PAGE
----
Monday Magazine on Cycle Parking

I was just reading last week’s Monday Magazine, and noticed an article on bicycle parking. There are two parts to the article: one deals with a pilot project that takes over a single automobile parking spot in a block and installs several bicycle parking spots; the other discusses what the city is doing to replace the informal bike parking lost when parking meters were taken out and replaced with central ticket dispensers in each block.

I’ve created this Google Map showing the locations of a) the existing “bike corral” in front of MEC and b) the new ones proposed for in front of Russell Books (Fort Street) and Lady Marmalade (Johnston Street).

I’m impressed to see that the City and the DVBA is working on the issue of bike parking, and that both have made a commitment to providing some bike parking. The pilot project is particularly laudable – as Jason Youmans notes in the article, for an organization that seems to support automobile parking to such a great extent, the DVBA’s blessing of the switch from bicycle parking to car parking is surprising and praiseworthy.

However, I’m disappointed and confused that neither the city nor the DVBA has made a commitment to replacing the old parking meters/bike posts at a 1:1 ratio. If they were serious about encouraging cycling, which has numerous economic and social benefits, they would have had a plan to replace each parking meter with at least one bike parking space while they were removing the parking meters. They would not have waited until after the parking meters had been removed to try to find ways to replace them.

However, now that it is a fait accompli, the city and businesses are faced with costs to replacing the lost bike parking. Asking businesses to partner with the city to create bike parking is a contradictory response – the city does not ask businesses to partner with it to create on street parking for automobiles, even if it does benefit nearby businesses; instead, it uses money from tax revenue, only part of which is recouped by the user pay parking meters. I also agree with John Luton, who was quoted in the article as saying, “I don’t particularly like user-pay for cyclists because we’re trying to encourage alternative modes, and in many respects it’s impractical because the cyclists can—and do—lock their bikes to whatever is available.” Advertising on bike rakes, another possible solution mentioned in the article, is unpalatable to me, because it is an invasion of public space and contributes to the corporatization of public space.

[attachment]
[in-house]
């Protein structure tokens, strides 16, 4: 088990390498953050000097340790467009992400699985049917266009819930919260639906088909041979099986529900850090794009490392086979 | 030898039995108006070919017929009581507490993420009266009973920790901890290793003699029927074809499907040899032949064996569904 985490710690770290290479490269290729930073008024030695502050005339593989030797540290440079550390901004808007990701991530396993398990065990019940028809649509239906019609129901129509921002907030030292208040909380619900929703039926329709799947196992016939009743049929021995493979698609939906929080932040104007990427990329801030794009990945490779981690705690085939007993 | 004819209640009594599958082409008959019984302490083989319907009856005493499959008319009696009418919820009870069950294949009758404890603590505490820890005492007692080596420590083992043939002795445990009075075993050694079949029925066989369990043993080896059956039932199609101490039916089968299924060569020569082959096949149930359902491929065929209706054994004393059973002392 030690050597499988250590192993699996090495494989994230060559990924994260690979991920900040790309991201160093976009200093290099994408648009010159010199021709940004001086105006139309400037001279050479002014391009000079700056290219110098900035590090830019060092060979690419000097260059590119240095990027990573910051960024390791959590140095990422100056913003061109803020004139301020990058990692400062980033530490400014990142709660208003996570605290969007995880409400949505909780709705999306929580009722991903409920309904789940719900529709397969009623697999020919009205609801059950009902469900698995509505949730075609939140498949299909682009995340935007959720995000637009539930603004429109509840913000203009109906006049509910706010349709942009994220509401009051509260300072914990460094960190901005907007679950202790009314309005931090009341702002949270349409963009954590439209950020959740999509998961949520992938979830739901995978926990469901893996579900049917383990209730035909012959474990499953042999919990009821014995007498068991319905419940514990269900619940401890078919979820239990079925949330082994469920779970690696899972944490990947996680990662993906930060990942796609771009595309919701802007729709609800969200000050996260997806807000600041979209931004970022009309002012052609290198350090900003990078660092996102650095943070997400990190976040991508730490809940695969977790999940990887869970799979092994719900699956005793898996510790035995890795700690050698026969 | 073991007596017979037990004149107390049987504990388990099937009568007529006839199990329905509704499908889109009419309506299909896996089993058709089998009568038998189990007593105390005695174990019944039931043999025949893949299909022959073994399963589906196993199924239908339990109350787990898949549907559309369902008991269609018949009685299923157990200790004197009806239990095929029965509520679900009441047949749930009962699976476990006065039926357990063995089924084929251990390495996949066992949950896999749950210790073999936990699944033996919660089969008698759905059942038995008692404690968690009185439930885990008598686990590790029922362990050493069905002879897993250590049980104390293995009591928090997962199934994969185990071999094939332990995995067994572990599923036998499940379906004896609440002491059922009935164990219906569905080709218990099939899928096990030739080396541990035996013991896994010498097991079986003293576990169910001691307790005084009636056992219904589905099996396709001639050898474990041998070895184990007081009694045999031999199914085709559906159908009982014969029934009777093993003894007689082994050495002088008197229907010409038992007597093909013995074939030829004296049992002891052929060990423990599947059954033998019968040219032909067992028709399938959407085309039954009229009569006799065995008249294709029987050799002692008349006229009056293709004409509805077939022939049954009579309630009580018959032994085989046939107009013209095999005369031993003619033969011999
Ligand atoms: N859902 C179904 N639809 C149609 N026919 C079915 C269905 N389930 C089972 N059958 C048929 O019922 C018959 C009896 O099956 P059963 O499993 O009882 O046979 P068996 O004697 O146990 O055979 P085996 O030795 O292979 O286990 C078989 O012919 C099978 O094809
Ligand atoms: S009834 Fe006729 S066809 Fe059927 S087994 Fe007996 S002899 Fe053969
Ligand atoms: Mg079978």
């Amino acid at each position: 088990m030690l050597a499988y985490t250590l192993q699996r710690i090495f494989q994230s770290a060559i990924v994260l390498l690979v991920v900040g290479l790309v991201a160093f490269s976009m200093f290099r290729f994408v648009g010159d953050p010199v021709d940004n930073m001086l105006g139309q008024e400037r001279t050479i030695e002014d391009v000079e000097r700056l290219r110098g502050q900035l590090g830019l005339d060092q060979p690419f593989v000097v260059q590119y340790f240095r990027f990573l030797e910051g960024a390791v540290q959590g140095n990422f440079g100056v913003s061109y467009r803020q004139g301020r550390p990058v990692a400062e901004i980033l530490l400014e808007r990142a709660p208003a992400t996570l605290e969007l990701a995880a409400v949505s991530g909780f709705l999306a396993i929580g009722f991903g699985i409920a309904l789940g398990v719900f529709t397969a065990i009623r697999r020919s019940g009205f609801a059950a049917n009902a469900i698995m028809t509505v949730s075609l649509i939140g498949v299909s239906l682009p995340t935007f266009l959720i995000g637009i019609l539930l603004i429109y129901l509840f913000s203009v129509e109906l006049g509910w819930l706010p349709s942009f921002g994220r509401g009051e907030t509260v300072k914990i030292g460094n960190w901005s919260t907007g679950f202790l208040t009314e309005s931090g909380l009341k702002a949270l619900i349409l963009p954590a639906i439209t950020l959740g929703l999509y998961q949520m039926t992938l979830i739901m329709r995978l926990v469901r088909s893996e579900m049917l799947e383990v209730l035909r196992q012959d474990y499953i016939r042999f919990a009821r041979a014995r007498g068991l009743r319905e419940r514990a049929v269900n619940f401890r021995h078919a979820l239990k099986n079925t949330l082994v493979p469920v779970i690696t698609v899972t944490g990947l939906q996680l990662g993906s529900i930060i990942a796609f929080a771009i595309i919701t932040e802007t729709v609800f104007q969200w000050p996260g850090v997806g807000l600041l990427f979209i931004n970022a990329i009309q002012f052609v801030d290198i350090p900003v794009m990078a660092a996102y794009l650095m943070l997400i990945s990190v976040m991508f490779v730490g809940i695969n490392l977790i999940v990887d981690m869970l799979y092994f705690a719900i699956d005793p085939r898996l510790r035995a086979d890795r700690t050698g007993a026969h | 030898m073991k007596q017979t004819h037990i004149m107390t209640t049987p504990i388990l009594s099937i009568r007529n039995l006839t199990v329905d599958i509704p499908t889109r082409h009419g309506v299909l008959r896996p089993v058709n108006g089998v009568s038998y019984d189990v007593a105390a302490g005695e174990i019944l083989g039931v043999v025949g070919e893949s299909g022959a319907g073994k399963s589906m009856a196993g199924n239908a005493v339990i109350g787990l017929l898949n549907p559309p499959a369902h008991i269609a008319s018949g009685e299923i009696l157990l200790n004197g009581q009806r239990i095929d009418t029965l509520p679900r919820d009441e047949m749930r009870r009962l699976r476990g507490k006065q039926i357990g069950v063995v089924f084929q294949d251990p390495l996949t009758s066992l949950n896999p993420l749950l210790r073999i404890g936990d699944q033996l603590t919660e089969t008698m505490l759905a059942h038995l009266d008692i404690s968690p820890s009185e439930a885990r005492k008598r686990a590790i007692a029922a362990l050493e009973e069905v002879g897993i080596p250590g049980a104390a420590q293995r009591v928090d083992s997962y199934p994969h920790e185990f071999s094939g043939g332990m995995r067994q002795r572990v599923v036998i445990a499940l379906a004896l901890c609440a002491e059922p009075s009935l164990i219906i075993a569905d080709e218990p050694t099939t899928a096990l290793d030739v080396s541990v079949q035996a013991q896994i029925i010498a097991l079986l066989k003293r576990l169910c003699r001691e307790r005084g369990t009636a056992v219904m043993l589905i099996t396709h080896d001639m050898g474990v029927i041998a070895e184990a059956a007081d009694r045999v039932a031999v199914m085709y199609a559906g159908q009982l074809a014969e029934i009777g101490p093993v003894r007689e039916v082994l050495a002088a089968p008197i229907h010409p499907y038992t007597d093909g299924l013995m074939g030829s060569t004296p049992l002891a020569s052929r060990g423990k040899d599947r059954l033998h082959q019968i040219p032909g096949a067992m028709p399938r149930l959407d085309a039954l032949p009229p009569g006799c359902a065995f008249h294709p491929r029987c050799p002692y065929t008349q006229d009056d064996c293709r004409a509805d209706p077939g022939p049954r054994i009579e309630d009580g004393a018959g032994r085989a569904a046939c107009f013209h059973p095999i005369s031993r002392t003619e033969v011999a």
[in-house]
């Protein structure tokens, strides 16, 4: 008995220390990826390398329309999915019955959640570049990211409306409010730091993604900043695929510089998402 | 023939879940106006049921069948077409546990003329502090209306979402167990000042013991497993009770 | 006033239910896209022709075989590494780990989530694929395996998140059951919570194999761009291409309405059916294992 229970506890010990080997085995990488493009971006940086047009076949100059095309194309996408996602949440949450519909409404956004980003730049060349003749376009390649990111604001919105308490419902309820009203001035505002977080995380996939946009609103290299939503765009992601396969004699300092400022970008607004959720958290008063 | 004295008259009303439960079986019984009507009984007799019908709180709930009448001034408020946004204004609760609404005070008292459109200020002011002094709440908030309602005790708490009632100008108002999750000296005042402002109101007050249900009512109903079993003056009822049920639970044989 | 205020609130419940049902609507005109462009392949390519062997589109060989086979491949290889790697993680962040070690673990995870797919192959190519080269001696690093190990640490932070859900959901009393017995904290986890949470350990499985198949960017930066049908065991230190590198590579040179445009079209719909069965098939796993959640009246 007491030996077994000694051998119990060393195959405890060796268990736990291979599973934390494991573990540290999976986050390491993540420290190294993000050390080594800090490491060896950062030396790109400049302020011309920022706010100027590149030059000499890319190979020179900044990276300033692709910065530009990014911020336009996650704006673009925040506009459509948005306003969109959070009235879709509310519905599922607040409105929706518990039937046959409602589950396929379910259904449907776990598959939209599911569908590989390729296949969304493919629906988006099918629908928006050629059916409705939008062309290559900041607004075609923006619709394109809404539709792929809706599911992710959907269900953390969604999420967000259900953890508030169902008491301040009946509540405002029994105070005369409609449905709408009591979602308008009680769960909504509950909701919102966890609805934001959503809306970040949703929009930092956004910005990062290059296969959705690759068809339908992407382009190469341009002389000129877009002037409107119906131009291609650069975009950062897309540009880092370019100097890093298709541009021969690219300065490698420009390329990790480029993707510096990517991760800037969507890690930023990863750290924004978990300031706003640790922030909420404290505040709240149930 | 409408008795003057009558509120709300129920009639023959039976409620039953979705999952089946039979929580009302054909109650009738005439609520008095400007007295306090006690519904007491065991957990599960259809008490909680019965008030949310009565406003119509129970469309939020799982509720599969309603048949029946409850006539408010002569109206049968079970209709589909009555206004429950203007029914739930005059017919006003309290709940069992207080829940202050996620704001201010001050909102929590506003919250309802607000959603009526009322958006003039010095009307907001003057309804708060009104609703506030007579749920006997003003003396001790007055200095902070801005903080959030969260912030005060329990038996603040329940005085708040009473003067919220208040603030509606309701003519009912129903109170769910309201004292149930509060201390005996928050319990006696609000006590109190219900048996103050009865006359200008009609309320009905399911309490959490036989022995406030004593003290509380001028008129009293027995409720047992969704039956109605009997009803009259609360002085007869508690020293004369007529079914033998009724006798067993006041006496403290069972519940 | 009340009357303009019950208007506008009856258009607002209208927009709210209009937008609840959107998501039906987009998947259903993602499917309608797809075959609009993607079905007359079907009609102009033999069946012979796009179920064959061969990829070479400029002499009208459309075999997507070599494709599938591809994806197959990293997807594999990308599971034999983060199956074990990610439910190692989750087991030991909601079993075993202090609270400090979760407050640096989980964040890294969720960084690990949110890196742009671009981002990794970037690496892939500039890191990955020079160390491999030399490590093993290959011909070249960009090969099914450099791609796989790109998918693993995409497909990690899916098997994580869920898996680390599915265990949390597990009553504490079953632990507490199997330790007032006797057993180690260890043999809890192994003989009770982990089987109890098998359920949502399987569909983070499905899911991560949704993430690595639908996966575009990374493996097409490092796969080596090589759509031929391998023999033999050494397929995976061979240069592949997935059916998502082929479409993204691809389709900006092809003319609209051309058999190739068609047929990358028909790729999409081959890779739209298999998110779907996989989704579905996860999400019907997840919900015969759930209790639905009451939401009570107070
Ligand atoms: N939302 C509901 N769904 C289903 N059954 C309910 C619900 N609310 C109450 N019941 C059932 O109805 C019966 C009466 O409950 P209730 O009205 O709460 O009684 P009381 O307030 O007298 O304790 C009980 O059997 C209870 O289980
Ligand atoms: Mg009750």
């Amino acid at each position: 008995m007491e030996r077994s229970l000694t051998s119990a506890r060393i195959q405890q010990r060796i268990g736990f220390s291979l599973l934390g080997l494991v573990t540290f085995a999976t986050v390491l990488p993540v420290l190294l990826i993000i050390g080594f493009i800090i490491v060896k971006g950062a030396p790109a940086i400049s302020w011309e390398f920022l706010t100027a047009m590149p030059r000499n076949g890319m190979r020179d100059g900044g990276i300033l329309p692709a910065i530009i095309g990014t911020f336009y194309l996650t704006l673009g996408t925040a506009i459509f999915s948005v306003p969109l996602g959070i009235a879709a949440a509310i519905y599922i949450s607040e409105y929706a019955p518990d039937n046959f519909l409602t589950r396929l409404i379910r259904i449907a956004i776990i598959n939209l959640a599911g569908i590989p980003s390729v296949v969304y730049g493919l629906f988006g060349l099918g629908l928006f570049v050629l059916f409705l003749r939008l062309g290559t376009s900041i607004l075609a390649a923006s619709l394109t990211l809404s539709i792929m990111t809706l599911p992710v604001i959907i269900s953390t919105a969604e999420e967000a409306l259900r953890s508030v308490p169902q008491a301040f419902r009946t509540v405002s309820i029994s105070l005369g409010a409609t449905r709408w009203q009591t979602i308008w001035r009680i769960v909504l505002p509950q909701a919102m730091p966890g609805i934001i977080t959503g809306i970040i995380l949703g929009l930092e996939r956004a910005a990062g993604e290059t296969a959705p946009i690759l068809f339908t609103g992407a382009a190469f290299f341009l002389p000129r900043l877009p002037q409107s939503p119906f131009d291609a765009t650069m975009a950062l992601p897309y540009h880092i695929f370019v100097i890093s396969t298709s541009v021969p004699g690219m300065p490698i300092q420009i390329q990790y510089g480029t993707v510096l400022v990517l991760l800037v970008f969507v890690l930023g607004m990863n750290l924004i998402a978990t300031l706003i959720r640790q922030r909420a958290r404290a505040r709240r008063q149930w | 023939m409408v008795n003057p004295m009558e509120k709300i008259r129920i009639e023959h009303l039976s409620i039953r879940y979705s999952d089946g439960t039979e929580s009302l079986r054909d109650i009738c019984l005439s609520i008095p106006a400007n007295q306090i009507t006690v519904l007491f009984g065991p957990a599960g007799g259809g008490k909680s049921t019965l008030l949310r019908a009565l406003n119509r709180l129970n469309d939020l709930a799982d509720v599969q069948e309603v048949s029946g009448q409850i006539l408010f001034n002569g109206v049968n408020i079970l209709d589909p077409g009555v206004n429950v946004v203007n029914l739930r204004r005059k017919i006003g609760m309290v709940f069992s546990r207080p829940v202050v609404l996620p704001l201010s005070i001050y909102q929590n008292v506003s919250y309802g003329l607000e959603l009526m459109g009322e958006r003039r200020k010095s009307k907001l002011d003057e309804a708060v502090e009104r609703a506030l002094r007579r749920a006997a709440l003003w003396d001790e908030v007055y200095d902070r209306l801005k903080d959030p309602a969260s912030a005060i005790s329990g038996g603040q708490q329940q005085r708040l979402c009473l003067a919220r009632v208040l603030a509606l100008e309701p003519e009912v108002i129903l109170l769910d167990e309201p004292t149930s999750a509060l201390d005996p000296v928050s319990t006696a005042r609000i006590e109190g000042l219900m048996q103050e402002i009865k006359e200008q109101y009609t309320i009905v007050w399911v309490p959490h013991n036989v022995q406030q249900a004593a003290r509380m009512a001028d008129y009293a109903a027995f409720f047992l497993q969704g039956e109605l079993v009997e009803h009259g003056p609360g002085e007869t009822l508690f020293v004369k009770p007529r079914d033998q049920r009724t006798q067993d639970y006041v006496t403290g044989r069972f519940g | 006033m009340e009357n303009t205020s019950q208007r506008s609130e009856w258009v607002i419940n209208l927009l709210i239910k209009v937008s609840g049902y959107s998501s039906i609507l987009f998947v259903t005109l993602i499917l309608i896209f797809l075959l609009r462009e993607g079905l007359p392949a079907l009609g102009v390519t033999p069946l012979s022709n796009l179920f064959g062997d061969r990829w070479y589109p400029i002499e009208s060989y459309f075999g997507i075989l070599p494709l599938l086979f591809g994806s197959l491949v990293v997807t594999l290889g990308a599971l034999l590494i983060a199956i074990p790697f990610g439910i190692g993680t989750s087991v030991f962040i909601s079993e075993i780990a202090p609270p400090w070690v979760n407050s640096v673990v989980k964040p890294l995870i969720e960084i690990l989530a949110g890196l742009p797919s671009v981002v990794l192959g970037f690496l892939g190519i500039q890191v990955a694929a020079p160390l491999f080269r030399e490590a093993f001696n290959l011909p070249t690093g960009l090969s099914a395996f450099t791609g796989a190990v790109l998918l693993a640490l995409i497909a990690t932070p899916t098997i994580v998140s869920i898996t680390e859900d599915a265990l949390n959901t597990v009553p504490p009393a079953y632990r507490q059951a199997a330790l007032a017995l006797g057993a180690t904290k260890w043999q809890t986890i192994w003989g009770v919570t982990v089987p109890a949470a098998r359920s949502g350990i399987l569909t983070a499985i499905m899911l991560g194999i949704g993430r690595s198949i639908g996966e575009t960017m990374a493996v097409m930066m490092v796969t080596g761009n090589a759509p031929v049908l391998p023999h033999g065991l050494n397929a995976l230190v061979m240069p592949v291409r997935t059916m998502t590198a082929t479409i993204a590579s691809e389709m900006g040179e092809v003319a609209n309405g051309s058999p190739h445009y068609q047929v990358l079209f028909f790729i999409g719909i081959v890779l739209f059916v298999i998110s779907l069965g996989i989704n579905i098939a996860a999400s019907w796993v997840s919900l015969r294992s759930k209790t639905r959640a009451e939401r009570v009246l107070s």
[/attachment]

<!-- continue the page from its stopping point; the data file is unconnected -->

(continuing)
I’m not sure how to pay for bike parking. What do you think?

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This entry was posted in Cycling, Downtown, Parking, Victoria. Bookmark the permalink.

4 Responses to Monday Magazine on Cycle Parking

  1. Pingback: A Victoria Public Space Network? « Vincent's Victoria

  2. Evan says:

    Good post, Vincent. Thanks for that info.

    I was so frustrated/angered about the new parking metres (well, the markers) and how they do not allow for bicycle lockup.

    I tried to figure out whether or not there was a logical reason for it, but I could not find one.

  3. John Luton says:

    The one to one for bike parking meters is not particularly practical. Most cyclists will want to park close to their destination while many parking meters are more widely distributed around downtown streets. Many meter locations are not practical for bike parking and there is no demand there. (For example there are lots of meters around the Courthouse but only demand for bike parking near entrances.)

    The city is ramping up bike parking initiatives (often at my prodding), to increase the supply of bike parking, but most often targeted where there is also the most demand.

    Parking spaces generate revenue, so that’s how they are paid for. Bicycle parking doesn’t provide direct revenue, although it does deliver many other benefits. Many of the new racks – more than a couple of hundred have gone in already and more are on the way – are being paid for from parking revenues, so there is a solution.

    Some of the more comprehensive facilities, like the MEC shelter (something I helped develop), and the one around the corner at Habit Coffee, are more expensive and need more planning. Picking out more spots for those kinds of parking corrals or clusters will take some more thinking, but they are coming.

    One of the other shortcomings of meter posts were that they were too close to the curb, often putting bikes too close to the curb edge and causing other problems.

    New rack installations face some other challenges (what’s underneath the sidewalk that you can’t core into or how does it impact the pedestrian environment), but we are working to address those challenges andincrease the supply of good racks.

    For Evan, here’s an example of meter post bike parking that illustrates one of the problems:
    too close for comfort 01062008686 354

    The other issue for meter posts (or any other single post style hardware) is that it only allows for one point of contact in a horizontal plane, allowing the bike to pivot and fall over, creating a hazard for pedestrians or damaging the bike. In this instance the tree illustrates the same problem you will have with a meter post.
    bike and tree

    With too points of contact (in a horizontal plane), our inverted “U” racks are the most effective design (and widely used all over North America). Many more are on the way.

  4. Pingback: Good Comments « Vincent's Victoria

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